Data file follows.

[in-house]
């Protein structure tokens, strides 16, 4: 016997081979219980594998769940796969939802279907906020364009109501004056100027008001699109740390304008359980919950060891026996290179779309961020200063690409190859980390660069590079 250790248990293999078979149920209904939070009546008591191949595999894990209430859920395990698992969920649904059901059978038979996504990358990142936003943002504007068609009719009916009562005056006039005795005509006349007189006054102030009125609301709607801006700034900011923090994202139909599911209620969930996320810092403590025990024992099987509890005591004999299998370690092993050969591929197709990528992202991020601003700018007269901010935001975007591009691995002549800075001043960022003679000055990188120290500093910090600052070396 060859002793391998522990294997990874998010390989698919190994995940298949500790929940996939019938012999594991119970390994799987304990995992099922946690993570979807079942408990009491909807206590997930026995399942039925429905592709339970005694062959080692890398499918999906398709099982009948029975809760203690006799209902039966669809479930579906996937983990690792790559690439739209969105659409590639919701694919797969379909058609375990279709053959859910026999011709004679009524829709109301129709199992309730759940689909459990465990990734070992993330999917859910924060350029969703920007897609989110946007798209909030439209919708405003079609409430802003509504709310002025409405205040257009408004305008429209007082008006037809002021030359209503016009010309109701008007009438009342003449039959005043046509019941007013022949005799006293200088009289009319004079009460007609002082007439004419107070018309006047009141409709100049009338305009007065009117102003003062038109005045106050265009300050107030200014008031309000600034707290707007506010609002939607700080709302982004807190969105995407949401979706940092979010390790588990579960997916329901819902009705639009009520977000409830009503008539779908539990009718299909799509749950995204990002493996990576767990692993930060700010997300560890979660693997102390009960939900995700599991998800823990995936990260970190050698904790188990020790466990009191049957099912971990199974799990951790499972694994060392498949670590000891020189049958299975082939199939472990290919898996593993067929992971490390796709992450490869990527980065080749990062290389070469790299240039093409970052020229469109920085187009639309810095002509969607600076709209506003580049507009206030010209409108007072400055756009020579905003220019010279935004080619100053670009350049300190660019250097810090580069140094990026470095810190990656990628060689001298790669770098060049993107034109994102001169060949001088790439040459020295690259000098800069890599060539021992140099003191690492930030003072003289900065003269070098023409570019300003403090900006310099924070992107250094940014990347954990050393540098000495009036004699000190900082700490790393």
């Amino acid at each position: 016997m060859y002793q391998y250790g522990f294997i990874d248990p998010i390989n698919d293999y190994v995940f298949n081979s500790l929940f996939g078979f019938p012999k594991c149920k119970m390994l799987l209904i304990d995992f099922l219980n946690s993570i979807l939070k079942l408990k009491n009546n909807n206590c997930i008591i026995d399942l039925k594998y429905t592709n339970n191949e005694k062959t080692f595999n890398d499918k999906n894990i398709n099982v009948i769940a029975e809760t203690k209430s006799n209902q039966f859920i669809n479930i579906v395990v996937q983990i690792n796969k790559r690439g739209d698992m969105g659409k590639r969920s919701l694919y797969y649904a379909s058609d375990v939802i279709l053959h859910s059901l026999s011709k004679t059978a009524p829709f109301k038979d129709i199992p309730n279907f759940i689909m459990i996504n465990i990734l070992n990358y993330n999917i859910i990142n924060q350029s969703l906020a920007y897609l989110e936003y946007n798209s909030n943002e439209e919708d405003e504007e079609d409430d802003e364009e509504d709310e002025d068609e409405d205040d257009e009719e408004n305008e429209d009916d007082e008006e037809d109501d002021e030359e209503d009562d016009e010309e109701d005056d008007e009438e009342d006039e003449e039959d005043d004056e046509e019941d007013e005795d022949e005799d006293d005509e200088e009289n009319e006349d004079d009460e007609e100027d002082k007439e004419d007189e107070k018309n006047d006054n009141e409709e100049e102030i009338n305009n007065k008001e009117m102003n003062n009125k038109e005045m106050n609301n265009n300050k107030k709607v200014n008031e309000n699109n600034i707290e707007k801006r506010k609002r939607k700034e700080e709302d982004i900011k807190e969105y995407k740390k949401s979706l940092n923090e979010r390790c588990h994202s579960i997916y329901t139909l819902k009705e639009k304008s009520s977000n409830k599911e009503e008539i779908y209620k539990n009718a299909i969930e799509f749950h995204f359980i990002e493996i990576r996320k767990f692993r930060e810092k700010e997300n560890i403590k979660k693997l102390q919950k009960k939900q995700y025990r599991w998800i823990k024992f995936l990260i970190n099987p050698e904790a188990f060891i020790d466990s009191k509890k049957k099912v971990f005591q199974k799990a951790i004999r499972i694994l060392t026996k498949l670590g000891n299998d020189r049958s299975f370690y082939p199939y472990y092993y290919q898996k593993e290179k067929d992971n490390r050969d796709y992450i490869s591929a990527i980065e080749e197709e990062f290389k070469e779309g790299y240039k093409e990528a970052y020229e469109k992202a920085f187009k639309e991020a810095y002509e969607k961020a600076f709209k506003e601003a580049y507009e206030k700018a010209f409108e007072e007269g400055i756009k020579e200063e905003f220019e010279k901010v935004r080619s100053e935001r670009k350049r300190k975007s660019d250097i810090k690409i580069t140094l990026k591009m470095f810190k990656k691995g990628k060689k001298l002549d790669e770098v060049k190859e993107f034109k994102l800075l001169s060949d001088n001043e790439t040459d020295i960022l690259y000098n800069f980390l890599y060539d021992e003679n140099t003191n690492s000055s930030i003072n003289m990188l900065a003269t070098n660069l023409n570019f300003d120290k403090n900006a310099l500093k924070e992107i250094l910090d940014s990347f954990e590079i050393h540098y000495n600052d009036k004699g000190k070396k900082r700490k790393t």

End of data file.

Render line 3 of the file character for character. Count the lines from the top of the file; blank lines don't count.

């Amino acid at each position: 016997m060859y002793q391998y250790g522990f294997i990874d248990p998010i390989n698919d293999y190994v995940f298949n081979s500790l929940f996939g078979f019938p012999k594991c149920k119970m390994l799987l209904i304990d995992f099922l219980n946690s993570i979807l939070k079942l408990k009491n009546n909807n206590c997930i008591i026995d399942l039925k594998y429905t592709n339970n191949e005694k062959t080692f595999n890398d499918k999906n894990i398709n099982v009948i769940a029975e809760t203690k209430s006799n209902q039966f859920i669809n479930i579906v395990v996937q983990i690792n796969k790559r690439g739209d698992m969105g659409k590639r969920s919701l694919y797969y649904a379909s058609d375990v939802i279709l053959h859910s059901l026999s011709k004679t059978a009524p829709f109301k038979d129709i199992p309730n279907f759940i689909m459990i996504n465990i990734l070992n990358y993330n999917i859910i990142n924060q350029s969703l906020a920007y897609l989110e936003y946007n798209s909030n943002e439209e919708d405003e504007e079609d409430d802003e364009e509504d709310e002025d068609e409405d205040d257009e009719e408004n305008e429209d009916d007082e008006e037809d109501d002021e030359e209503d009562d016009e010309e109701d005056d008007e009438e009342d006039e003449e039959d005043d004056e046509e019941d007013e005795d022949e005799d006293d005509e200088e009289n009319e006349d004079d009460e007609e100027d002082k007439e004419d007189e107070k018309n006047d006054n009141e409709e100049e102030i009338n305009n007065k008001e009117m102003n003062n009125k038109e005045m106050n609301n265009n300050k107030k709607v200014n008031e309000n699109n600034i707290e707007k801006r506010k609002r939607k700034e700080e709302d982004i900011k807190e969105y995407k740390k949401s979706l940092n923090e979010r390790c588990h994202s579960i997916y329901t139909l819902k009705e639009k304008s009520s977000n409830k599911e009503e008539i779908y209620k539990n009718a299909i969930e799509f749950h995204f359980i990002e493996i990576r996320k767990f692993r930060e810092k700010e997300n560890i403590k979660k693997l102390q919950k009960k939900q995700y025990r599991w998800i823990k024992f995936l990260i970190n099987p050698e904790a188990f060891i020790d466990s009191k509890k049957k099912v971990f005591q199974k799990a951790i004999r499972i694994l060392t026996k498949l670590g000891n299998d020189r049958s299975f370690y082939p199939y472990y092993y290919q898996k593993e290179k067929d992971n490390r050969d796709y992450i490869s591929a990527i980065e080749e197709e990062f290389k070469e779309g790299y240039k093409e990528a970052y020229e469109k992202a920085f187009k639309e991020a810095y002509e969607k961020a600076f709209k506003e601003a580049y507009e206030k700018a010209f409108e007072e007269g400055i756009k020579e200063e905003f220019e010279k901010v935004r080619s100053e935001r670009k350049r300190k975007s660019d250097i810090k690409i580069t140094l990026k591009m470095f810190k990656k691995g990628k060689k001298l002549d790669e770098v060049k190859e993107f034109k994102l800075l001169s060949d001088n001043e790439t040459d020295i960022l690259y000098n800069f980390l890599y060539d021992e003679n140099t003191n690492s000055s930030i003072n003289m990188l900065a003269t070098n660069l023409n570019f300003d120290k403090n900006a310099l500093k924070e992107i250094l910090d940014s990347f954990e590079i050393h540098y000495n600052d009036k004699g000190k070396k900082r700490k790393t």